You can hop on regional flights or ferries to get from one Hawaiian Island to the other since you can’t drive between them, but traveling to the mainland takes a bit more planning. The shortest flights from Hawaii to the mainland (California) take 5-6 hours.
The tourism job market is healthy, but opportunities in other sectors might be limited depending on where you live. Honolulu has a healthy job market compared to other similarly sized cities, and the unemployment rate is only slightly higher than the national average. With the rise of remote work during the past few years, many people have chosen to telecommute from Hawaii to enjoy the tropical location.
Note: If you’re considering remote work, be aware of the time difference. Hawaii is in Hawaii-Aleutian Standard Time (HST), and they don’t observe Daylight Saving Time. When DST is in effect, there’s a 6-hour difference from Eastern Standard Time (EST) to HST; when it’s not, there’s a 5-hour difference.
Most areas of Hawaii have public, private and homeschool options for kids. If you have children, you’ll want to consider the local schools when buying or renting a home. For adult learners, community colleges and universities are located across the state, including the University of Hawaii (8 campuses), Brigham Young University and Hawaii Pacific University.
How to move to Hawaii from the mainland
You’ll need to hire a moving company because you can’t drive a rental truck to Hawaii. Often, the best value is a DIY service like U-Pack® where you handle the moving labor, and we take care of shipping your things overseas in one or more of our ReloCube® moving containers, depending on the size of your home.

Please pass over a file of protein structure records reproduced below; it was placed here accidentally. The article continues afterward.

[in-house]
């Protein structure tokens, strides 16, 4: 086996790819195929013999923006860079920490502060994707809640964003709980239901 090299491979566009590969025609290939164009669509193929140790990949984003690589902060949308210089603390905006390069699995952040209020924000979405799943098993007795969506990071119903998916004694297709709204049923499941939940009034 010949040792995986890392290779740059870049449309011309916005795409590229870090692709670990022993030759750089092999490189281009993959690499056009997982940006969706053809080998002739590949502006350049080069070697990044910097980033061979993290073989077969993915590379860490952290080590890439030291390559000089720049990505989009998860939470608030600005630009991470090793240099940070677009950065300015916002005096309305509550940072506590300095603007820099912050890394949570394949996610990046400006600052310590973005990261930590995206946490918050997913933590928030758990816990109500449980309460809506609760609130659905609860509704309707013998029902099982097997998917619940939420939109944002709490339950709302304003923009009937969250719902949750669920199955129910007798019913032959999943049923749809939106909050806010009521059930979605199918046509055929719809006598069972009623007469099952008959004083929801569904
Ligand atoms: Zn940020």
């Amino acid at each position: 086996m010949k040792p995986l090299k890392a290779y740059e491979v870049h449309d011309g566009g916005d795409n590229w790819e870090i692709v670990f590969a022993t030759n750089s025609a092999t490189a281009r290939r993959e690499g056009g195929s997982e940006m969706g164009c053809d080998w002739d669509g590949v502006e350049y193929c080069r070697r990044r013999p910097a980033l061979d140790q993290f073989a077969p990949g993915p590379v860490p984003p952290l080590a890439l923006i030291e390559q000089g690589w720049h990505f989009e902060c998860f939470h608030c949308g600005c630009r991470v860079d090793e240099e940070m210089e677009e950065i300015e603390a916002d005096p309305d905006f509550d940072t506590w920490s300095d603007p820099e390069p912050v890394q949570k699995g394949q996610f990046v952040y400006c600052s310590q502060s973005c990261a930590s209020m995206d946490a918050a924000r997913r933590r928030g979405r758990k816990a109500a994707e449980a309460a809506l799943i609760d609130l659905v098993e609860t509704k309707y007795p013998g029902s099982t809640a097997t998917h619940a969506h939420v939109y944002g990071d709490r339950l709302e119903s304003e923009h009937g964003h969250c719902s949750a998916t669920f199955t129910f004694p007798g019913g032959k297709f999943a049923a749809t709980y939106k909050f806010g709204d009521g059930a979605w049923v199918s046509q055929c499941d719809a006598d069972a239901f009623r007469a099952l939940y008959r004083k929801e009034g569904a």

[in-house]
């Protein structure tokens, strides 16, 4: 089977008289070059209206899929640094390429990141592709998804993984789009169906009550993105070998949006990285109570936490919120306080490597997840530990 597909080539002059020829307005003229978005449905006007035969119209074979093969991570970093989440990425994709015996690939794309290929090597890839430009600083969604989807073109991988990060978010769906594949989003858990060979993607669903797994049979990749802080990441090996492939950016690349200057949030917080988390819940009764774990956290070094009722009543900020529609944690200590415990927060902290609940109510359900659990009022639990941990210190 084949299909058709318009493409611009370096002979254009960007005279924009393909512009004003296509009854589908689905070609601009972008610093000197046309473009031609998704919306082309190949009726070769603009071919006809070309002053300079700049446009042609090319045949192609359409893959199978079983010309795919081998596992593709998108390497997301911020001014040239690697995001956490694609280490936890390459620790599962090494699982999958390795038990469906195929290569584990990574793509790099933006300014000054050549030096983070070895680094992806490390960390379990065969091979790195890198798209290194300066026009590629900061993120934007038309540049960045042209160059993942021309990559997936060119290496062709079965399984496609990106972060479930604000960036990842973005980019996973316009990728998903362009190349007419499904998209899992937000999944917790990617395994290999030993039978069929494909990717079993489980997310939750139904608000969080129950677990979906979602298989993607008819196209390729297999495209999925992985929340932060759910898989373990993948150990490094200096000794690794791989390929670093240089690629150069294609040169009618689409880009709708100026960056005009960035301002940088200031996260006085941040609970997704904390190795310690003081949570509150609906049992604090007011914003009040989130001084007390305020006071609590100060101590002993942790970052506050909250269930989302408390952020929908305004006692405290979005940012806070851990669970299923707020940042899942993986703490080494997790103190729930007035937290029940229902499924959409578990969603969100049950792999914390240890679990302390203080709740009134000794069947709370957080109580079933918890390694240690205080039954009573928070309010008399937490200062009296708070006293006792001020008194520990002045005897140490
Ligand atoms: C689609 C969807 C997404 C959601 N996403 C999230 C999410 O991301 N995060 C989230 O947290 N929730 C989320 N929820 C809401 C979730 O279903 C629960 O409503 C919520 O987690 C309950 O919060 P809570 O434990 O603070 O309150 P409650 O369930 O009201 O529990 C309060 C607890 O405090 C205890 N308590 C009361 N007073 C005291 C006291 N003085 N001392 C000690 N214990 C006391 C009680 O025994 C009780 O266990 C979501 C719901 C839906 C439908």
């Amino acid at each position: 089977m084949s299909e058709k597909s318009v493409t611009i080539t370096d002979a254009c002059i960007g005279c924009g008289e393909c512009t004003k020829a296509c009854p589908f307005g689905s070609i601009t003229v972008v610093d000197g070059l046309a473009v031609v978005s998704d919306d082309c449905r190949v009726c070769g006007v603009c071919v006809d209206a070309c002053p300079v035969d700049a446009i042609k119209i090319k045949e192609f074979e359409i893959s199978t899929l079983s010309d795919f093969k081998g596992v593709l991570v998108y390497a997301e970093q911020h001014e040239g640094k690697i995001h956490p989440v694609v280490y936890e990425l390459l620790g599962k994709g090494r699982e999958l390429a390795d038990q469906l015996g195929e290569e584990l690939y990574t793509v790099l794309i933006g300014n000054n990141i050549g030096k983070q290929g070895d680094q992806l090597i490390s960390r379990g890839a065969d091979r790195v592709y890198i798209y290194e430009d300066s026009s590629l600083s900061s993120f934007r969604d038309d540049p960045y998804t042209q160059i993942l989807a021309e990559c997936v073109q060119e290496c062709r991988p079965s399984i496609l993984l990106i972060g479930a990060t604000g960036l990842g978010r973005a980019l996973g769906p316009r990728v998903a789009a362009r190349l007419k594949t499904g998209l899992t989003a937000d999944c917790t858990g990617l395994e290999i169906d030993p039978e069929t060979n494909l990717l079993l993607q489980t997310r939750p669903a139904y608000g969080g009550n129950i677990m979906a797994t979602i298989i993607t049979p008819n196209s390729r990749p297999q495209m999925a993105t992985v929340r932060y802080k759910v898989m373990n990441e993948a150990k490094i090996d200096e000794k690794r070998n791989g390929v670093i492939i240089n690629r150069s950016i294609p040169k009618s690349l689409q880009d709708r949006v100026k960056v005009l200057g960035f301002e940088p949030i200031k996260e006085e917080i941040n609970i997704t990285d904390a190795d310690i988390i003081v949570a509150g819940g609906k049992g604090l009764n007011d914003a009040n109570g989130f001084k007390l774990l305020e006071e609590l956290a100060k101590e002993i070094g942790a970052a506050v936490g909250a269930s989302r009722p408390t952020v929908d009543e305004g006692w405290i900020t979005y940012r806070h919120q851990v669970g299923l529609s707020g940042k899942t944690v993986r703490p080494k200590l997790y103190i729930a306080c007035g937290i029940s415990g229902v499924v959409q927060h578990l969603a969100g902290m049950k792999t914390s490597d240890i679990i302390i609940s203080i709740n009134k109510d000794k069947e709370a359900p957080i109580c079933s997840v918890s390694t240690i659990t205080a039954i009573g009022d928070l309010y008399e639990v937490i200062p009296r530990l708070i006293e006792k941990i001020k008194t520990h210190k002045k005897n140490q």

They are available for door delivery in Oahu and Hawaii (the Big Island) and for unloading at the service centers in Maui and Kauai. Here’s how the process works:
- We deliver the equipment to your home
- You have up to three business days to load
- We pick up the loaded equipment and transport it to California
- The shipping containers set sail out of California (sailings happen twice a week)
- Shipments arrive in Honolulu about a week after they arrive in California
- Your belongings travel from Honolulu to the final destination or unload at the service center in Honolulu
- The entire transit time averages just 9-16 business days
You can add services like storage or moving labor if needed. Storage is available at origin, in California or at the service center in Honolulu. U-Pack doesn’t provide loading or unloading help, but we can refer you to experienced local moving crews.
Need to ship a car, motorcycle or scooter to Hawaii?
U-Pack can ship motorcycles, scooters, ATVs and lawnmowers inside the ReloCube (as long as the fuel is drained), but our equipment is not designed for cars.
For vehicle shipping, we recommend Mr. Car Shipper®, and you can contact them directly for a quote by calling 877-528-9627.
Moving with pets or houseplants?
Hawaii has laws regarding importing animals and plants to the state. Moving pets to Hawaii takes some planning since they’ll need to travel on the plane with you and have proper health certificates.
Live plants are not allowed in U-Pack containers, so you should follow the State of Hawaii Plant Industry Division guidelines to move vegetation.
How much does it cost to move?
Hawaii moving costs can be pricier than moves within the continental U.S. You can save money by using a budget-friendly service like U-Pack and downsizing belongings before the move to decrease the shipment size.
You can request a U-Pack quote online and provide your email address so we can get back to you with a price once we’ve double-checked all the details. Most U-Pack quotes are instant but moves to Hawaii are more complex and require a moving consultant’s review.
How can we help?
Let us know in the comments if you have questions about moving to Hawaii with U-Pack.
Need to move to the mainland? U-Pack can help with moves from Hawaii.